Obama de­fends ef­forts, rips NRA, which calls event “spec­ta­cle”

The Denver Post - - FRONT PAGE - By The Wash­ing­ton Post

Pres­i­dent Barack Obama calls out the Na­tional Ri­fle As­so­ci­a­tion at a town hall meet­ing, say­ing the group was re­fus­ing to ac­knowl­edge a re­spon­si­bil­ity to make le­gal weapons safer.

fair­fax, va.» As Pres­i­dent Barack Obama ap­peared be­fore an au­di­ence of 100 par­ti­sans on both sides of the gun de­bate Thurs­day night at Ge­orge Ma­son Univer­sity — and was beamed into the liv­ing rooms of homes in red and blue states on the live CNN broad­cast — his ef­forts to bridge the cul­tural di­vide on guns looked in­creas­ingly hope­less.

“Cel­e­brate that we’re good peo­ple and 99.9 per­cent of us aren’t go­ing to kill any­one,” Taya Kyle, the widow of for­mer Navy SEAL Chris Kyle, whose story, in­clud­ing his death at the hands of a mentally un­sta­ble man, was the ba­sis of the movie “Amer­i­can Sniper,” told Obama plain­tively. She had writ­ten a com­men­tary ar­ti­cle ear­lier in the day say­ing stricter gun con­trol “won’t pro­tect us.”

Obama thanked her and her hus­band for their “ser­vice.”

The pres­i­dent has ven­tured into a bat­tle in which spe­cific pol­icy pro­pos­als are over­shad­owed by deeply held at­ti­tudes about the proper role of the fed­eral gov­ern­ment.

The de­bate is tak­ing place in a coun­try where nearly a third of the cit­i­zens live in a home with guns, ac­cord­ing to fed­eral sta­tis­tics, and 22 per­cent re­port own­ing firearms.

“I re­spect the Sec­ond Amend­ment. I re­spect the right to bear arms,” Obama told moder­a­tor An­der­son Cooper. “But all of us can agree to take com­mon-sense steps to keep guns out of the hands of peo­ple who want to do harm.”

Aides said be­fore the event that Obama was ea­ger for a “se­ri­ous con­ver­sa­tion” with his op­po­nents. But his frus­tra­tion was pal­pa­ble from the start.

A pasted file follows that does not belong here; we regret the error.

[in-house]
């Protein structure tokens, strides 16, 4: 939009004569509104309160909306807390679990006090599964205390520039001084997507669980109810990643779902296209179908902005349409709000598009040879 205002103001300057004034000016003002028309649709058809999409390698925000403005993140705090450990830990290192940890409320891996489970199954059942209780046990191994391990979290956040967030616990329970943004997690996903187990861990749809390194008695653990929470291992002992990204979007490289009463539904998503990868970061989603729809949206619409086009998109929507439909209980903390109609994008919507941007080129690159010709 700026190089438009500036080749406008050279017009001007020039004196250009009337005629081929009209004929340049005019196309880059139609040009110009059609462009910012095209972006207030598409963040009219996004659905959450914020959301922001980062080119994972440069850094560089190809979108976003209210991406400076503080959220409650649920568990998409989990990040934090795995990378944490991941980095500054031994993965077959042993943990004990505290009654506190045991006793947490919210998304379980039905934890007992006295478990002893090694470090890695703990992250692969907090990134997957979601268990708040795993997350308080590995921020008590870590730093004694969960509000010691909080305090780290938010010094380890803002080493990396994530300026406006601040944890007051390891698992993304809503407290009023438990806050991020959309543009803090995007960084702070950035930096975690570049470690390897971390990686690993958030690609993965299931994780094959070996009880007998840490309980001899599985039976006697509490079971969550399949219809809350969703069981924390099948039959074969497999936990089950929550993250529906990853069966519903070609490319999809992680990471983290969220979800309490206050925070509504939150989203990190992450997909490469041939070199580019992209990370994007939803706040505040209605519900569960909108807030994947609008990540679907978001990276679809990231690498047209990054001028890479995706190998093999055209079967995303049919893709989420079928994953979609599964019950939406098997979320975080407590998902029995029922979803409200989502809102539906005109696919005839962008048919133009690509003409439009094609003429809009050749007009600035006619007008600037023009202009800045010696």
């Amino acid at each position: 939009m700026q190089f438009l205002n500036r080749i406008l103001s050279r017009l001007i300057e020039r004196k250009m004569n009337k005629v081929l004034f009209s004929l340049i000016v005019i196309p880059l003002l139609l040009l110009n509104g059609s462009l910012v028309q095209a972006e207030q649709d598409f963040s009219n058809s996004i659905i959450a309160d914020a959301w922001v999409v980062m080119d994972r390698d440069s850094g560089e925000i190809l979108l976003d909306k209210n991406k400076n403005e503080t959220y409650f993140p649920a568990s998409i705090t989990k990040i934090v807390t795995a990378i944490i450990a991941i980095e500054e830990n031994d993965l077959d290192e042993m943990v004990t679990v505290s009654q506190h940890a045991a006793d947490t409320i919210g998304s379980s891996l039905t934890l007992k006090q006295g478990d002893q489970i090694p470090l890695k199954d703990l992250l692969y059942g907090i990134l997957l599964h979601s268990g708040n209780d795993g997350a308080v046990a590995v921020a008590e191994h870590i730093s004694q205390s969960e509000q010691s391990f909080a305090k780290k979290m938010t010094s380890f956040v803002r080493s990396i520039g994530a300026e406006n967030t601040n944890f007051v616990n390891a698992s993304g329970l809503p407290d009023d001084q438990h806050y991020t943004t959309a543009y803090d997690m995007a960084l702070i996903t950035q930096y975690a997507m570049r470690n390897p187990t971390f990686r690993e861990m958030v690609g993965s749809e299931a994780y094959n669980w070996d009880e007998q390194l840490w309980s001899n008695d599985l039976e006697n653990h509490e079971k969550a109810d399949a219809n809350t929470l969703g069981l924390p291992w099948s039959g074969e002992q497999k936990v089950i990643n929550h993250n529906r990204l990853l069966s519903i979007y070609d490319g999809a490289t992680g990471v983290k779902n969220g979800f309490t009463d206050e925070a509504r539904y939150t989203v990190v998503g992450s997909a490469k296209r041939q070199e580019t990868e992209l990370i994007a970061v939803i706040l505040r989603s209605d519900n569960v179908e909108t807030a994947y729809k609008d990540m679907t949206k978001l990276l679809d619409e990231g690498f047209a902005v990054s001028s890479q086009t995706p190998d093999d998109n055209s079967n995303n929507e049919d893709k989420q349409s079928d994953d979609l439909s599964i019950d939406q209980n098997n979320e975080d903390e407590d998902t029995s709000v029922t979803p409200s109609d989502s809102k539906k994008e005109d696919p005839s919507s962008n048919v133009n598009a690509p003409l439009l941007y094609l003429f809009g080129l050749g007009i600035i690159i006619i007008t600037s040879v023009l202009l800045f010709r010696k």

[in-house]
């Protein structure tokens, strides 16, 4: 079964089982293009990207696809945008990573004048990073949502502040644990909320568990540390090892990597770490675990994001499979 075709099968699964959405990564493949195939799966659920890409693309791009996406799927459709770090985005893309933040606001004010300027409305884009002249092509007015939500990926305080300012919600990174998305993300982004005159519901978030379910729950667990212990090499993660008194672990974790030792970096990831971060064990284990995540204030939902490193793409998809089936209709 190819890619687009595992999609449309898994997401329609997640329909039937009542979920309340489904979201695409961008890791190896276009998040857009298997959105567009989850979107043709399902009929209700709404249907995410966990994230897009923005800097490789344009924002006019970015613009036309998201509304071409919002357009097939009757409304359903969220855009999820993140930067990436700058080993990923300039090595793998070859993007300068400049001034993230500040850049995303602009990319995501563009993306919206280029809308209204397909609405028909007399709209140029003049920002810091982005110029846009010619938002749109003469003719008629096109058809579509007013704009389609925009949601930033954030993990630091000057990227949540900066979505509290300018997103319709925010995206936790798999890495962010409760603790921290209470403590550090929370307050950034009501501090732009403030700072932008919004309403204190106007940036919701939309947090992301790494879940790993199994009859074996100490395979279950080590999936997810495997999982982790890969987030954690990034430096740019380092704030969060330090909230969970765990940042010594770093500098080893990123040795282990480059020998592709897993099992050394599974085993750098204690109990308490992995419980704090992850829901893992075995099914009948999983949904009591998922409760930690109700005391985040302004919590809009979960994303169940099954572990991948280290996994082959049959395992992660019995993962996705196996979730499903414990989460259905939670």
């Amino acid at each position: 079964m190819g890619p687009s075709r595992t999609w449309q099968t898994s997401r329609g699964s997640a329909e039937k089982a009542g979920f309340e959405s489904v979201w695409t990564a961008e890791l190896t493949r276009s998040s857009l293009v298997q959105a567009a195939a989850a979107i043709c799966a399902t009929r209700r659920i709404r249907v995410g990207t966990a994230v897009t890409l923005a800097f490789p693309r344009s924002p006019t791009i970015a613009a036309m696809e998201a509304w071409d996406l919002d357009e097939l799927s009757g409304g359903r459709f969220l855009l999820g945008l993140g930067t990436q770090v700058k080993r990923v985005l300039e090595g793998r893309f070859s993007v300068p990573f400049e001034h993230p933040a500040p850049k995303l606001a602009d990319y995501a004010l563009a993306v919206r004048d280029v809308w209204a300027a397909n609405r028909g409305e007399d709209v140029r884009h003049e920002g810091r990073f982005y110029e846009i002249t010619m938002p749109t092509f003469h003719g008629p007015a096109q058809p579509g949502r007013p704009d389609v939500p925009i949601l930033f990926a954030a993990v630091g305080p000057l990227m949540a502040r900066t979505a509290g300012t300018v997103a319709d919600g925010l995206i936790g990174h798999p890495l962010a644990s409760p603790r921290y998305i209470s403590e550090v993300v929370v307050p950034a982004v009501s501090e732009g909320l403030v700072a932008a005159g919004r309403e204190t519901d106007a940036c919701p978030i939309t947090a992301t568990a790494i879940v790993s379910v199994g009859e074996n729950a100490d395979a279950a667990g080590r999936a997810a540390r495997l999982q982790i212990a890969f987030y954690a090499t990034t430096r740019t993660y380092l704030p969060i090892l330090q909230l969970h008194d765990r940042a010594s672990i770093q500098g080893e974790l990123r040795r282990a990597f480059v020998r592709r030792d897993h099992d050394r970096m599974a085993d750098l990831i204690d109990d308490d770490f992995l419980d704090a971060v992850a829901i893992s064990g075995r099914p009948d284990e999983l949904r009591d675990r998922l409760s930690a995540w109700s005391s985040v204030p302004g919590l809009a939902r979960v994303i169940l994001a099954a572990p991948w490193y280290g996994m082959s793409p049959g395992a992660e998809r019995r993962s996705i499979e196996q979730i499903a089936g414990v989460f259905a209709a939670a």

“Our po­si­tion is con­sis­tently mis­char­ac­ter­ized,” he said.

Not­ing that the Na­tional Ri­fle As­so­ci­a­tion had de­clined an in­vi­ta­tion to the town hall, Obama said: “I’m happy to meet with them. ... But the con­ver­sa­tion has to be based on facts and the truth and what we are propos­ing, not some imag­i­nary fic­tion that Obama is try­ing to take away your guns.”

Later, Obama ap­peared ex­as­per­ated when he la­beled such sug­ges­tions “a con­spir­acy.”

The event came as the cap­stone to a week in which Obama an­nounced new, rel­a­tively small-scale ex­ec­u­tive ac­tions to reg­u­late the gun in­dus­try.

In an ed­i­to­rial pub­lished in The New York Times late Thurs­day, Obama said he would not cam­paign for or sup­port any politi­cian in ei­ther party who does not sup­port “com­mon-sense gun re­form.”

That Obama’s fo­rum was broad­cast on ca­ble news — which he has said he al­most never watches, be­cause of the hy­per­par­ti­san dis­course — shows how de­ter­mined he is to break through the noise to reach the pub­lic.

The NRA called the show a “pub­lic re­la­tions spec­ta­cle or­ches­trated by the White House.”

Obama fielded ques­tions from a rape vic­tim who op­poses more gun re­stric­tions and from gun-con­trol ad­vo­cate Mark Kelly, hus­band of for­mer Rep. Gabrielle Gif­fords, D-Ariz., who sur­vived a shoot­ing in 2011. Gif­fords on Thurs­day stood next to him.

“Part of the rea­son this ends up be­ing a really dif­fi­cult is­sue is that peo­ple oc­cupy dif­fer­ent re­al­i­ties,” Obama said.

Stud­ies have shown that Amer­i­cans liv­ing in a home with firearms are more likely to be in­jured by guns.

But gun rights ad­vo­cates have cited a half-dozen in­ci­dents in the past two years in which in­di­vid­u­als have re­port­edly averted a mass shoot­ing by open­ing fire on the po­ten­tial per­pe­tra­tor.

Pres­i­dent Barack Obama greets Taya Kyle, widow of Navy SEAL Chris Kyle, dur­ing a break. Kyle had told Obama she doesn’t be­lieve that his re­cent gun con­trol mea­sures will stop gun violence be­cause crim­i­nals don’t fol­low the law. Ni­cholas Kamm, AFP

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